Alternative payment programs are becoming entrenched in state-level healthcare policy, according to a new study from Change Healthcare, which found that at least 40 states are pursuing value-based payment programs, with 15 multi-payer initiatives across those states.
Much attention has been paid to the federal government’s role in accelerating the shift in healthcare payment from volume to value. For example, in 2015, the Centers for Medicare & Medicaid Services (CMS) announced a commitment to tie 90 percent of Medicare payments to value by 2018, and 50 percent of payments to alternative payment models by 2018. Since then, the CMS has introduced numerous value-based programs, and has moved forward implementation of congressionally approved value-based payment initiatives, such as the Medicare Access and CHIP Reauthorization Act of 2015 (MACRA).
The report from Nashville-based Change Healthcare found that 23 states have value-based targets or mandates that payers and providers agreed to achieve, 17 have or are considering adoption of ACOs (accountable care organizations) or ACO-like entities, and 12 have or are considering episodes of care programs. Just seven states have little to no activity around value-based payment models. Also, many states have used value-based payment reform to engage with healthcare stakeholders in the redesign of the state healthcare system, identifying unique and innovative strategies that work for their state healthcare market.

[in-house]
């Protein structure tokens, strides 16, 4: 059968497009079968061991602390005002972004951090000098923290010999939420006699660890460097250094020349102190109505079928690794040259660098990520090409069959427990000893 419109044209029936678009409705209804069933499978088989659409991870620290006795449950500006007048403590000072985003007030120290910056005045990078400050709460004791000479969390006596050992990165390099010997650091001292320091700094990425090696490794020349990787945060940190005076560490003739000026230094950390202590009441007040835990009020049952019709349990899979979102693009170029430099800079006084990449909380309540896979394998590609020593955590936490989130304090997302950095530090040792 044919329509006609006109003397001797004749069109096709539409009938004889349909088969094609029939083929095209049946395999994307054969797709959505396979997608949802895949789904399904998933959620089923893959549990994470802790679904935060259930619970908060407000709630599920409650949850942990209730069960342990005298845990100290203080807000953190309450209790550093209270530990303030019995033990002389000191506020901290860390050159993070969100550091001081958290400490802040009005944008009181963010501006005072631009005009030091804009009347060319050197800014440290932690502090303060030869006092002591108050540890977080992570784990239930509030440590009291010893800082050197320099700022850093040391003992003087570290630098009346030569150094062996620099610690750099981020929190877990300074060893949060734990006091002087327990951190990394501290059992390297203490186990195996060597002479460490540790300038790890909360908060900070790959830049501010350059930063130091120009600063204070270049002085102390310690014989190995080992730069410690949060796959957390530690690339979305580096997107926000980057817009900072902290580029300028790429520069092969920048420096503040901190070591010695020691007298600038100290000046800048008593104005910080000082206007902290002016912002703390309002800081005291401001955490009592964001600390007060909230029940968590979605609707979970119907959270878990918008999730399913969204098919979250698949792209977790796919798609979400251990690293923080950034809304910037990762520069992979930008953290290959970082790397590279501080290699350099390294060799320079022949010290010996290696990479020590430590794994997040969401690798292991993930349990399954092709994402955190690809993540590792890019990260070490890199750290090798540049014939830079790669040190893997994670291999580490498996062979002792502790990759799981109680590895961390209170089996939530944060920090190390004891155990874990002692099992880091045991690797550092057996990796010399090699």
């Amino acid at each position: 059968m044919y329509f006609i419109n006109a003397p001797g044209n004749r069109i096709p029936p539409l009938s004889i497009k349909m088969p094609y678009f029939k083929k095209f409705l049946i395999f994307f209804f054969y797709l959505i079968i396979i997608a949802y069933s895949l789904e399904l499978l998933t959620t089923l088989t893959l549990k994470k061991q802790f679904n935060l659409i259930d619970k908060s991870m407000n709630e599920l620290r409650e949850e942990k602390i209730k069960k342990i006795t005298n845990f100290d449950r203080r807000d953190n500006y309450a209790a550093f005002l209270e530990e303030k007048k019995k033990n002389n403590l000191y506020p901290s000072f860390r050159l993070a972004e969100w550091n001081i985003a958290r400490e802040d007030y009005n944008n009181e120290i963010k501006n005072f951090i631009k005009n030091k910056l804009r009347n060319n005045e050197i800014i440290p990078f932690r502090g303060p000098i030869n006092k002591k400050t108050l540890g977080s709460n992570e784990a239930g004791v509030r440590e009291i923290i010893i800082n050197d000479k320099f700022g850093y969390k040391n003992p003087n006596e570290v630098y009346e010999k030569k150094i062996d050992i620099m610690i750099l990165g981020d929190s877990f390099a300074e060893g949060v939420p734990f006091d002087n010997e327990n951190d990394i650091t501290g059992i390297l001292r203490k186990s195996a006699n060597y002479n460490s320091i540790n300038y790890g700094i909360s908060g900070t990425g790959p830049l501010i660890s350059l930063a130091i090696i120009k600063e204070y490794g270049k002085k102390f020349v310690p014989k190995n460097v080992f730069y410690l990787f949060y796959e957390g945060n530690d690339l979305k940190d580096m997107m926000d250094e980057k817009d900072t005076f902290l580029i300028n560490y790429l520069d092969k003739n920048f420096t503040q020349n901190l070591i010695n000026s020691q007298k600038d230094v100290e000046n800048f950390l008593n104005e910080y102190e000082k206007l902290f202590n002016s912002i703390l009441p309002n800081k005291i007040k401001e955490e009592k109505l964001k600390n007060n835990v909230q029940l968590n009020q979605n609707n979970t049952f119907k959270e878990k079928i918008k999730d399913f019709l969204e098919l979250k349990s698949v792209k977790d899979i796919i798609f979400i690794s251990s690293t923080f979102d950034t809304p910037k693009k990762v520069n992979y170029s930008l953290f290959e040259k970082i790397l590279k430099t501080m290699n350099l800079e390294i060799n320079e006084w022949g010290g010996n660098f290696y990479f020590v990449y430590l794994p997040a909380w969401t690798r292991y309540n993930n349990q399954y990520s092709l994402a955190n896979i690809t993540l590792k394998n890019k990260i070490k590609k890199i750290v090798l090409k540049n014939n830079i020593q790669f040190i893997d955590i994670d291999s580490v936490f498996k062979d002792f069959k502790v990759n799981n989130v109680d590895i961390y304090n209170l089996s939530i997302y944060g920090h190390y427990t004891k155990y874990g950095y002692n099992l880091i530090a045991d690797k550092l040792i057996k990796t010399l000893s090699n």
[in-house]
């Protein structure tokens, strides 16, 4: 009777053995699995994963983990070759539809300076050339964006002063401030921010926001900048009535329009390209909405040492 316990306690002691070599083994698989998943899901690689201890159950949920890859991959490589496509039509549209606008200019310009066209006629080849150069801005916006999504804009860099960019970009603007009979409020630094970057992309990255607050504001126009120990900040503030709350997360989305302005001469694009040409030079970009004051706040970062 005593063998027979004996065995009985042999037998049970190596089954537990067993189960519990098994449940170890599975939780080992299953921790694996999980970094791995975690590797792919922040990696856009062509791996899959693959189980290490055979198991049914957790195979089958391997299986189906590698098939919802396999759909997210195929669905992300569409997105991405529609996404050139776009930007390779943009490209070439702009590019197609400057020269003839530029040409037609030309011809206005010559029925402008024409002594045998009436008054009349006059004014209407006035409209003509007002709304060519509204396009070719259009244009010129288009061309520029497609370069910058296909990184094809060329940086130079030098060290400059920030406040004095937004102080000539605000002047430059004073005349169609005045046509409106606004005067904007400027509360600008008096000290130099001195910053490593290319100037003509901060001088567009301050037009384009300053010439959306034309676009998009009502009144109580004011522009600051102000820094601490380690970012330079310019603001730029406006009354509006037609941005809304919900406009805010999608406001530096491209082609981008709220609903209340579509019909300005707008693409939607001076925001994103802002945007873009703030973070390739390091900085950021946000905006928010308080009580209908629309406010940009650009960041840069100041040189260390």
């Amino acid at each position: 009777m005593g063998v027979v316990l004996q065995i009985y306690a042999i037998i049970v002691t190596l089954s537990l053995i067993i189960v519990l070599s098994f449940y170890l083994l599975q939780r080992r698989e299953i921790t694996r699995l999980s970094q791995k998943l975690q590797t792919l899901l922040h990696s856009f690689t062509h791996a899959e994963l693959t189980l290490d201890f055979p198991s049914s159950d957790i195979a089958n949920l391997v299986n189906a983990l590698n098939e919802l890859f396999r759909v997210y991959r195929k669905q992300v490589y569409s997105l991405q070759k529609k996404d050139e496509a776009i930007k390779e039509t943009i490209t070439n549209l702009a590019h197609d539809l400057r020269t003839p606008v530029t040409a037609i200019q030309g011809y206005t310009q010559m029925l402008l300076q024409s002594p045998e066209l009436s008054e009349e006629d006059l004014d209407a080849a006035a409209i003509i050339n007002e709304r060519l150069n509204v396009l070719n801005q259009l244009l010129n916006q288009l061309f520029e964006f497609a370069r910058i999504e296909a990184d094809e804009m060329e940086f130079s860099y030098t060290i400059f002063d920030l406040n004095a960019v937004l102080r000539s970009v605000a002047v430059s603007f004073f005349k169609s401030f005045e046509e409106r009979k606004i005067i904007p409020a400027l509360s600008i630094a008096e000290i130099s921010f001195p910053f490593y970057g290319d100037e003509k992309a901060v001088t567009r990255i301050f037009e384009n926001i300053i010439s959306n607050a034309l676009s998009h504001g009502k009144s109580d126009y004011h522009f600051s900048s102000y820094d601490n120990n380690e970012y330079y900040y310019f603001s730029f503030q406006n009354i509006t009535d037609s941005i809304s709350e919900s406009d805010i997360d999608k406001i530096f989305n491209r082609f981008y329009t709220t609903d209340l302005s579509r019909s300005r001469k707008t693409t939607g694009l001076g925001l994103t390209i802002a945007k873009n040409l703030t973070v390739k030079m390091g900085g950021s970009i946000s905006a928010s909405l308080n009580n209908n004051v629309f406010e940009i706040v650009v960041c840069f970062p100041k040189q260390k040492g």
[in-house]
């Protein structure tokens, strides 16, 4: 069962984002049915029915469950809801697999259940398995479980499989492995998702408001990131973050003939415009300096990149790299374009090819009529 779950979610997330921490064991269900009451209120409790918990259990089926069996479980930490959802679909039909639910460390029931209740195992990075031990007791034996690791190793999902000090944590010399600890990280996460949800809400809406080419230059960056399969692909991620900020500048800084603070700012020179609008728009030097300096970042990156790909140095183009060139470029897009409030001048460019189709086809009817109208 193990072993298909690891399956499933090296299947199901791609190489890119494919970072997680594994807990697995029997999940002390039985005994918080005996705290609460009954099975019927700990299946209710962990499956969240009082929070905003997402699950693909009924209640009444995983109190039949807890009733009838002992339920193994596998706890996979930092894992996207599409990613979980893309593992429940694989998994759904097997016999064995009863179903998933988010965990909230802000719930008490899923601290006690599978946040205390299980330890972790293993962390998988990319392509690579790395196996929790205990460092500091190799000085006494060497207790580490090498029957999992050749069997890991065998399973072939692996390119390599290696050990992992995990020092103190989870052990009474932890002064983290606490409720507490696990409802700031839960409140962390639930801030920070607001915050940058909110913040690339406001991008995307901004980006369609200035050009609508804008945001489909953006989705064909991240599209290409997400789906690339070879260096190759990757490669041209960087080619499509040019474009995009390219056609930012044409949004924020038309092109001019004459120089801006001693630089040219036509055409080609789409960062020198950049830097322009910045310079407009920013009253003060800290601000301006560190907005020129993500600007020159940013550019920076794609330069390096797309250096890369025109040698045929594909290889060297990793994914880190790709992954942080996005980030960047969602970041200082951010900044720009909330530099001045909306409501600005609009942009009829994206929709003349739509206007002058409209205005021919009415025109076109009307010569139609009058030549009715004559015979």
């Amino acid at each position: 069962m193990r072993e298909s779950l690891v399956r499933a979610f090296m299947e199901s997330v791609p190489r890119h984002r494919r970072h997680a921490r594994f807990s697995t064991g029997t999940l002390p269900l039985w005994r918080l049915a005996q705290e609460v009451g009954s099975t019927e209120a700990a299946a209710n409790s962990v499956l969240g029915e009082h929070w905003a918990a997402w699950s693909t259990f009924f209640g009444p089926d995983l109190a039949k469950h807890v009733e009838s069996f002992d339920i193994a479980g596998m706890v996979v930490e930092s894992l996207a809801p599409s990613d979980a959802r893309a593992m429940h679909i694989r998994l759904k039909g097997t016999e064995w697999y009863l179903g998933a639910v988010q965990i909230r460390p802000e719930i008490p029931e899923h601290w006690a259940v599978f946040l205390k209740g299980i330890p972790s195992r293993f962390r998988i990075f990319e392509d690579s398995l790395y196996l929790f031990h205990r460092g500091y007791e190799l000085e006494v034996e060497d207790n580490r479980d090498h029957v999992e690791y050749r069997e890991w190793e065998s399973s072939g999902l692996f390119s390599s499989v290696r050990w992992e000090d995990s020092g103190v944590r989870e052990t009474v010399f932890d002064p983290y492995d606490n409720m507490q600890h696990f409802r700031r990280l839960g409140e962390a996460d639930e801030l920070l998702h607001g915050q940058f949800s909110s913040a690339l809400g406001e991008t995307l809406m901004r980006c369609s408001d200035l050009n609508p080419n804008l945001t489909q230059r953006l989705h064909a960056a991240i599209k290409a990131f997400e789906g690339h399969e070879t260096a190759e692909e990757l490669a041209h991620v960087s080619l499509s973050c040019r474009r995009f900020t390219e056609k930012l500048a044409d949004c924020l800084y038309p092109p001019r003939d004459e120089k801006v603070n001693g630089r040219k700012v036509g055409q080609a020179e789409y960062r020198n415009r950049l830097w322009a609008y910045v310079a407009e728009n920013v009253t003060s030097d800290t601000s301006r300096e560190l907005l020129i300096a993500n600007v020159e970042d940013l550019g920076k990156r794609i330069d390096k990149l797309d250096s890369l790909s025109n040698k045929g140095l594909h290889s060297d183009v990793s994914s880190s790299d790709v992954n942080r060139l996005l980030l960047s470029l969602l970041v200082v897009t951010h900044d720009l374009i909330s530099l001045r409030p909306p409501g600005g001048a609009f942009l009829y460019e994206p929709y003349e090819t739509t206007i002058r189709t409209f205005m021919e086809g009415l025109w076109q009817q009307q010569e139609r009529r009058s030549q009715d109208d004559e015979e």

The five states that stood out the most for the breadth of their initiatives, their embrace of payment models that involve shared risk, and their willingness to test innovative strategies, were:
- Arkansas, which has a multi-payer EOC program in place for five years
- Colorado, which has a well-developed Medicaid ACO program, and is working with payers and large employers to implement value-based payment
- Minnesota, which was an early adopter of EOC and has now moved into ACOs
- Tennessee, which is on pace to roll out 76 episodes of care in its Medicaid and state employee programs by 2019
- Washington, which has committed to tying 80 percent of its state-financed health payments to value by 2021 and is seeking similar commitments from commercial payers in the state
"This report clearly shows that most of the country is committed to value-based payment as a key component of health reform in order to bend the cost curve and ultimately achieve the Triple Aim," Carolyn Wukitch, senior vice president & general manager, network and financial management, Change Healthcare, said in a statement. "To scale these complex payment arrangements, payers and providers will need to rely even more on their healthcare information partners to help them model, automate, and analyze their programs to ensure cost savings, appropriate care, and fast, accurate payment."